The government has proactively managed food supplies and prices through procurement, imports, stocking, releases through open market sales and public distribution, export duties and restrictions, stockholding and inter-state movement limits, anti-hoarding raids, and extensive price interventions.
Food inflation in India has become a puzzle by its ultra-low persistence. No longer do food prices display their usual seasonal tendencies. Prices of various items, some of which were never heard to crash before, have been collapsing left, right and centre… to the point that support pricing seems to not impact any more. The twin shocks of demonetisation and GST said to have worn off, it was expected food prices would regain buoyancy with the economic cycle—motor cycles and tractors are selling well after all. But nothing of the sort happened. So what is going on? Why is food inflation so low? Has it finally, structurally turned the corner? Or does its low-level persistence owe to other reasons? This article speculates. First, it analyses the prominent supply-side narratives.
Government’s effective supply management?
From 2014, the need to restrain consumer price inflation has kept the spotlight on prices of food items, which constitute about 46% of the consumer price index. The government has proactively managed food supplies and prices through procurement, imports, stocking, releases through open market sales and public distribution, export duties and restrictions, stockholding and inter-state movement limits, anti-hoarding raids, and extensive price interventions. No doubt all these dampened food prices. However, none of these measures are durable, all are short-term. And it is an open question if excessive state intervention exacerbated volatilities. But the intense volatility and price crashes in recent years has never been as frequent or widespread before.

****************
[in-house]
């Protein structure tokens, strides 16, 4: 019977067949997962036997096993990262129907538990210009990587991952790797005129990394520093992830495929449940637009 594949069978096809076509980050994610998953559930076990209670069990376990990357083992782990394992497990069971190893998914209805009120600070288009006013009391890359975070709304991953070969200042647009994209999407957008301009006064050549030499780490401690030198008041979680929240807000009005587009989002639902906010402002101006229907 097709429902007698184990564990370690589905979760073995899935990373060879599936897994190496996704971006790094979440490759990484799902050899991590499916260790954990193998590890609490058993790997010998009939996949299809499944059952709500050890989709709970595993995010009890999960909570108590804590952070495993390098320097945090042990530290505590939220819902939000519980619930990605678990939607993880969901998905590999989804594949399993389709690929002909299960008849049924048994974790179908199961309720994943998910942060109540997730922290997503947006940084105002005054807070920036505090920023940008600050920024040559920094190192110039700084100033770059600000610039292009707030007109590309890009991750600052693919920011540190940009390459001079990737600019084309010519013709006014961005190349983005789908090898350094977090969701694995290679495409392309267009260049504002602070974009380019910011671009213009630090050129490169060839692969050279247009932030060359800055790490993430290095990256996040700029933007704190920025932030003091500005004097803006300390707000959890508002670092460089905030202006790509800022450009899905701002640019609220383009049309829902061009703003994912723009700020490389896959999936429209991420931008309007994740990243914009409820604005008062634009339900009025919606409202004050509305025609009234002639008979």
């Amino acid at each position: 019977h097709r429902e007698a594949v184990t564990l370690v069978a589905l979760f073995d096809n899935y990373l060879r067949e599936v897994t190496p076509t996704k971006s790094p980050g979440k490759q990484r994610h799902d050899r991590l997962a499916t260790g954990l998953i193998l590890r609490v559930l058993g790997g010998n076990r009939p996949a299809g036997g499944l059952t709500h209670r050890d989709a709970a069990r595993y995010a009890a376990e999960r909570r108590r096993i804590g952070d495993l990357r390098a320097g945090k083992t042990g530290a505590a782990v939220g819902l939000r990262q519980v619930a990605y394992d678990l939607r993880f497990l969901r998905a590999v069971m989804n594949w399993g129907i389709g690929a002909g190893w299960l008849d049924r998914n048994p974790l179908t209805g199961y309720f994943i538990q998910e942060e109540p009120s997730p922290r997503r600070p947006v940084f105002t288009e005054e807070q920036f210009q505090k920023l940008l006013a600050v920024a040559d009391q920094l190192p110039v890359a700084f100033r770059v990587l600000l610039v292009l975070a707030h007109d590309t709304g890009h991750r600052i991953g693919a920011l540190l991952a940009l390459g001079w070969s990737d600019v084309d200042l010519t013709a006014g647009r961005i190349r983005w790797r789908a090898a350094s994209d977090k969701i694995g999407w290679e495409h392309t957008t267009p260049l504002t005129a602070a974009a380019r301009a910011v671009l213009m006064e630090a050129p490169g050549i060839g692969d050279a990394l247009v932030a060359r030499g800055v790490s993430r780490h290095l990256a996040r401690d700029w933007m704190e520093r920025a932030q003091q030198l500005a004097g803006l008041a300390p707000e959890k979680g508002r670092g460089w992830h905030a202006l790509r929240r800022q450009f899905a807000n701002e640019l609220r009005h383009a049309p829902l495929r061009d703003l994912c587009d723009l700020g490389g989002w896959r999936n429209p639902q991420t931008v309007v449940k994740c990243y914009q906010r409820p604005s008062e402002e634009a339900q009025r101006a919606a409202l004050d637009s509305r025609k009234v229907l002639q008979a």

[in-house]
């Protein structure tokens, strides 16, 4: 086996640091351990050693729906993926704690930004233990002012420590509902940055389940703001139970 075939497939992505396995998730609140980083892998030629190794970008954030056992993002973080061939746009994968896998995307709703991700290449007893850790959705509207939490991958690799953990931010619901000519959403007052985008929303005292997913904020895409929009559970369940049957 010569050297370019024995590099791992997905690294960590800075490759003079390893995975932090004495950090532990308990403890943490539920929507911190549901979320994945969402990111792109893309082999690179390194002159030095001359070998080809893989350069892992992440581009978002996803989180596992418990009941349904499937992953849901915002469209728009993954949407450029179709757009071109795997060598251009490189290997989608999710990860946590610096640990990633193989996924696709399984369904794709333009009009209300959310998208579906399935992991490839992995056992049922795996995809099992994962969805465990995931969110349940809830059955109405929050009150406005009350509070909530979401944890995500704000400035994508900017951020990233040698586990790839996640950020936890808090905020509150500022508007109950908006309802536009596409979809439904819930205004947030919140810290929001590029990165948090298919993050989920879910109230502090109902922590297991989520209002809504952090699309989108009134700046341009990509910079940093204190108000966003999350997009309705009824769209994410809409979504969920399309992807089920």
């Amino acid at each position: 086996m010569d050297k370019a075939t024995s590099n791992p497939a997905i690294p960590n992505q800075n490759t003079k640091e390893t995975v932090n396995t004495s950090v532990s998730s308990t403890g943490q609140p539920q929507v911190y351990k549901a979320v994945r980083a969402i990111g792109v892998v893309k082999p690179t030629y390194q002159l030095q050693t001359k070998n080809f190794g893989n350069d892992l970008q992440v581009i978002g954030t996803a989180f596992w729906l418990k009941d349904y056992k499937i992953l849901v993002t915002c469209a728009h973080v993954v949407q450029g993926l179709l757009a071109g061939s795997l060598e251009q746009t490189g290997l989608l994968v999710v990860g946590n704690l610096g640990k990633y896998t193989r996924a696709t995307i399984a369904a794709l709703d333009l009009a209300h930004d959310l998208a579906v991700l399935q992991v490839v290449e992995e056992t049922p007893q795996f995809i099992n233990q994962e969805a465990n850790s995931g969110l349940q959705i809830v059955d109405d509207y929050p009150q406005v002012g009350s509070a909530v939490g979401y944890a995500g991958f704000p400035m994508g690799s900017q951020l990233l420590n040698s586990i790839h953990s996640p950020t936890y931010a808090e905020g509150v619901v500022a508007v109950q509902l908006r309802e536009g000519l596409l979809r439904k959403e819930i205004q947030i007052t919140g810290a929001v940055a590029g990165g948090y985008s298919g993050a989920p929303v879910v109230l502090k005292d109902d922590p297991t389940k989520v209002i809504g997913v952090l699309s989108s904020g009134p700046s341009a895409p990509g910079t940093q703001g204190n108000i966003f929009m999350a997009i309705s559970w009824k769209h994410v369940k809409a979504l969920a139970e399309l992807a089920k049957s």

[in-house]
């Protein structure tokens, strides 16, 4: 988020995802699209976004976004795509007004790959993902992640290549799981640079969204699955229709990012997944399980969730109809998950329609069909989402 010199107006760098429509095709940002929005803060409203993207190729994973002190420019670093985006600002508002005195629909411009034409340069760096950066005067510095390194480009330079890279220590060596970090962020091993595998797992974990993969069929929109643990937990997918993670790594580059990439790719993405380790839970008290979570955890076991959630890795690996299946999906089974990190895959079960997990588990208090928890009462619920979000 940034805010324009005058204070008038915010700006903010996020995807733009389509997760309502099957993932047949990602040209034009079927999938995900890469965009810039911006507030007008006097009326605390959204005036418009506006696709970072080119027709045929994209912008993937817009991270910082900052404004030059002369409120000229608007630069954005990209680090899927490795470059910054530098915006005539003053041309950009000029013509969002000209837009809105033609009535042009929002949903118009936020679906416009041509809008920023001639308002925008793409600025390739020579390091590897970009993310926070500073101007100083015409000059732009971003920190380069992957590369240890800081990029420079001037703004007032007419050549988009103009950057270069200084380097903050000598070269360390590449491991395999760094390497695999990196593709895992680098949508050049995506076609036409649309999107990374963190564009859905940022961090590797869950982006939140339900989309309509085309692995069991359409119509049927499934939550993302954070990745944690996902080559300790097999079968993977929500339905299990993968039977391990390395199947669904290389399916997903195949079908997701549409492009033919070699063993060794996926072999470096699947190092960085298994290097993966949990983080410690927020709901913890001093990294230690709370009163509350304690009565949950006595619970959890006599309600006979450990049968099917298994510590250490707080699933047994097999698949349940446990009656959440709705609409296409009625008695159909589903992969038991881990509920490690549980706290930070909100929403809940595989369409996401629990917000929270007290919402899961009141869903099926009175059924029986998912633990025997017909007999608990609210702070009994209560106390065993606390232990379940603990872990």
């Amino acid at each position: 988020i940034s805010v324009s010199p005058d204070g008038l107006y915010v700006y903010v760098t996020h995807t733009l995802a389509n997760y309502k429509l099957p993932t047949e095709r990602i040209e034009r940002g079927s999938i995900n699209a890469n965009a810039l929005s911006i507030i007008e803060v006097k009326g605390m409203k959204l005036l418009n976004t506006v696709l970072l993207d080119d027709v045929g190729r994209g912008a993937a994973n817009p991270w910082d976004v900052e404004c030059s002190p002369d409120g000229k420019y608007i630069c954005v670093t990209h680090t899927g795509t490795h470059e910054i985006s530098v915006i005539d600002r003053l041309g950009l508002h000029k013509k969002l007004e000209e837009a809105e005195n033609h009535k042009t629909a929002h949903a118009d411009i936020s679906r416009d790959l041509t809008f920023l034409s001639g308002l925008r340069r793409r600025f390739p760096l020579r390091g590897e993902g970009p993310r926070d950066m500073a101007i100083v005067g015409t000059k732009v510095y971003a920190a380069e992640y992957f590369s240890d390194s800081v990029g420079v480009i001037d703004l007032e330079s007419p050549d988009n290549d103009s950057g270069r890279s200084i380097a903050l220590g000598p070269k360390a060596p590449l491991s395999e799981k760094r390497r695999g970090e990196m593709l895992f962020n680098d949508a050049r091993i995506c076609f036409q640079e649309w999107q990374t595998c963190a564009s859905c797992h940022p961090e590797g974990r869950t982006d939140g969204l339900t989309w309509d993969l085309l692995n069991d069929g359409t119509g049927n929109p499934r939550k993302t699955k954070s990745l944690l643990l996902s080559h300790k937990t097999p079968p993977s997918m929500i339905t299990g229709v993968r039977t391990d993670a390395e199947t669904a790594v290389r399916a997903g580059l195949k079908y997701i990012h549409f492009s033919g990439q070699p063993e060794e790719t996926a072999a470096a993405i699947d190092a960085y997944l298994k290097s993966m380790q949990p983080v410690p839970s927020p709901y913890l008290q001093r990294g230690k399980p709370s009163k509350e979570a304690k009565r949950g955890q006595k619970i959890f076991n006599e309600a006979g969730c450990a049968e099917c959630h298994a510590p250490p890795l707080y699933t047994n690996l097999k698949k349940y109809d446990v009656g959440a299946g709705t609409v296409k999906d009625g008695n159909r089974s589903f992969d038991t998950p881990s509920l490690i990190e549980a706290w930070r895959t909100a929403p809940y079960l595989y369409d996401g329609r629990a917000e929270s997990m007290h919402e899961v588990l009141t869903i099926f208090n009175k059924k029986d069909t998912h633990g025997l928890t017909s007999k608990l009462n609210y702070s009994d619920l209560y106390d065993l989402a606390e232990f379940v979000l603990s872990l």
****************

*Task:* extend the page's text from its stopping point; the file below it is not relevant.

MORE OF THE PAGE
Permanent crop surpluses?
Recently, Harish Damodaran (The Age of Surplus, The Indian Express, June 12, 2018) argued that India has achieved enduring surpluses in most crops due to technological advancements raising yields and productivity, plus infrastructure investments in roads, electricity, irrigation and communication providing better access to markets, information and technologies. Such is the case, he says, in sugar, vegetables, pulses (minimum support and high market prices elicited strong production response here), wheat, fruits, milk, and recently, even garlic! This being so, concludes Damodaran, value realisation for the Indian farmer is the main issue for policymakers to resolve. It is possible that many talukas, few districts or some crop belts may have seen a productivity boost, but at the aggregate macro level, total production and thereby, domestic supply, has grown at weaker pace. Production data does support the ‘surplus’ story (see table). This is true across major crops; even in pulses where the post-2014 8% growth is not statistically significant relative to the 7.6% in the previous period. Even if we account for some imports, the supply conditions could not have turned into a glut. This throws the ‘surplus’ story out of the window. Enter demand.